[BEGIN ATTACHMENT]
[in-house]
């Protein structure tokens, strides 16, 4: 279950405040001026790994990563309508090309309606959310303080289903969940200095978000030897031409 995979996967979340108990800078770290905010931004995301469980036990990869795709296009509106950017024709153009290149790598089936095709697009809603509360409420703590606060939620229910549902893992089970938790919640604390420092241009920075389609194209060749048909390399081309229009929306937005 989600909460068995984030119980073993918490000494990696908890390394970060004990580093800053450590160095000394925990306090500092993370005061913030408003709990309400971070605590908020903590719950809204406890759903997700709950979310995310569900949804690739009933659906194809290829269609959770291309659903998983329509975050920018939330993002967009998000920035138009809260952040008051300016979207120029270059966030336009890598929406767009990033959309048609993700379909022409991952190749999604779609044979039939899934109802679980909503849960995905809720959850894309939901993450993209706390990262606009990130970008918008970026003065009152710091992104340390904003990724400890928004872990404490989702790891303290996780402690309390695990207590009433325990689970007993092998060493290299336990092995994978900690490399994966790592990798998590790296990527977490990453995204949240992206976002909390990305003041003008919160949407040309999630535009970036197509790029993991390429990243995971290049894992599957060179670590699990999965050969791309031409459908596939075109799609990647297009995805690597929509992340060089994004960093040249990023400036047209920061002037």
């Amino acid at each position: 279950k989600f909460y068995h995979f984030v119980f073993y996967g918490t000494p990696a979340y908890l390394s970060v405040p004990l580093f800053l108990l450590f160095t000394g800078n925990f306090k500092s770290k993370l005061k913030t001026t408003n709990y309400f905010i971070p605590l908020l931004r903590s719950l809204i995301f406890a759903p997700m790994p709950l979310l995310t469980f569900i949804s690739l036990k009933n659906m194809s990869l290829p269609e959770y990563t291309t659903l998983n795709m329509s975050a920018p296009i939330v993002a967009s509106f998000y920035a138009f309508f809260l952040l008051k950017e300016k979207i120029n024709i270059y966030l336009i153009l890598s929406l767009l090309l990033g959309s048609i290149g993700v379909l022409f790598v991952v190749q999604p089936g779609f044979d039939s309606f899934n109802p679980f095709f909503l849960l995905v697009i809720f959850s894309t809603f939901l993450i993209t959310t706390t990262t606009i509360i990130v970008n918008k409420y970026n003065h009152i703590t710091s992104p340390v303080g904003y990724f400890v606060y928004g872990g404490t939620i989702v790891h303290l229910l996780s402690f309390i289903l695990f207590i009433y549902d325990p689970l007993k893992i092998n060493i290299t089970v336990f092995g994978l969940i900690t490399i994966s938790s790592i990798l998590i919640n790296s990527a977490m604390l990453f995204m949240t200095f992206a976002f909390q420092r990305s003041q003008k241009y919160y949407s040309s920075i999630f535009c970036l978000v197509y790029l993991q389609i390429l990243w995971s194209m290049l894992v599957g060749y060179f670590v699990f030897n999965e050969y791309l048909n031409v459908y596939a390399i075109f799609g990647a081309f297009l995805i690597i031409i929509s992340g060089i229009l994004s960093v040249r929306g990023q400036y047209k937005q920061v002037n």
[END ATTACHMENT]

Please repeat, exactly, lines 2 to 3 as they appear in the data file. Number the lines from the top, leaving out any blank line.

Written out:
């Protein structure tokens, strides 16, 4: 279950405040001026790994990563309508090309309606959310303080289903969940200095978000030897031409 995979996967979340108990800078770290905010931004995301469980036990990869795709296009509106950017024709153009290149790598089936095709697009809603509360409420703590606060939620229910549902893992089970938790919640604390420092241009920075389609194209060749048909390399081309229009929306937005 989600909460068995984030119980073993918490000494990696908890390394970060004990580093800053450590160095000394925990306090500092993370005061913030408003709990309400971070605590908020903590719950809204406890759903997700709950979310995310569900949804690739009933659906194809290829269609959770291309659903998983329509975050920018939330993002967009998000920035138009809260952040008051300016979207120029270059966030336009890598929406767009990033959309048609993700379909022409991952190749999604779609044979039939899934109802679980909503849960995905809720959850894309939901993450993209706390990262606009990130970008918008970026003065009152710091992104340390904003990724400890928004872990404490989702790891303290996780402690309390695990207590009433325990689970007993092998060493290299336990092995994978900690490399994966790592990798998590790296990527977490990453995204949240992206976002909390990305003041003008919160949407040309999630535009970036197509790029993991390429990243995971290049894992599957060179670590699990999965050969791309031409459908596939075109799609990647297009995805690597929509992340060089994004960093040249990023400036047209920061002037």
């Amino acid at each position: 279950k989600f909460y068995h995979f984030v119980f073993y996967g918490t000494p990696a979340y908890l390394s970060v405040p004990l580093f800053l108990l450590f160095t000394g800078n925990f306090k500092s770290k993370l005061k913030t001026t408003n709990y309400f905010i971070p605590l908020l931004r903590s719950l809204i995301f406890a759903p997700m790994p709950l979310l995310t469980f569900i949804s690739l036990k009933n659906m194809s990869l290829p269609e959770y990563t291309t659903l998983n795709m329509s975050a920018p296009i939330v993002a967009s509106f998000y920035a138009f309508f809260l952040l008051k950017e300016k979207i120029n024709i270059y966030l336009i153009l890598s929406l767009l090309l990033g959309s048609i290149g993700v379909l022409f790598v991952v190749q999604p089936g779609f044979d039939s309606f899934n109802p679980f095709f909503l849960l995905v697009i809720f959850s894309t809603f939901l993450i993209t959310t706390t990262t606009i509360i990130v970008n918008k409420y970026n003065h009152i703590t710091s992104p340390v303080g904003y990724f400890v606060y928004g872990g404490t939620i989702v790891h303290l229910l996780s402690f309390i289903l695990f207590i009433y549902d325990p689970l007993k893992i092998n060493i290299t089970v336990f092995g994978l969940i900690t490399i994966s938790s790592i990798l998590i919640n790296s990527a977490m604390l990453f995204m949240t200095f992206a976002f909390q420092r990305s003041q003008k241009y919160y949407s040309s920075i999630f535009c970036l978000v197509y790029l993991q389609i390429l990243w995971s194209m290049l894992v599957g060749y060179f670590v699990f030897n999965e050969y791309l048909n031409v459908y596939a390399i075109f799609g990647a081309f297009l995805i690597i031409i929509s992340g060089i229009l994004s960093v040249r929306g990023q400036y047209k937005q920061v002037n």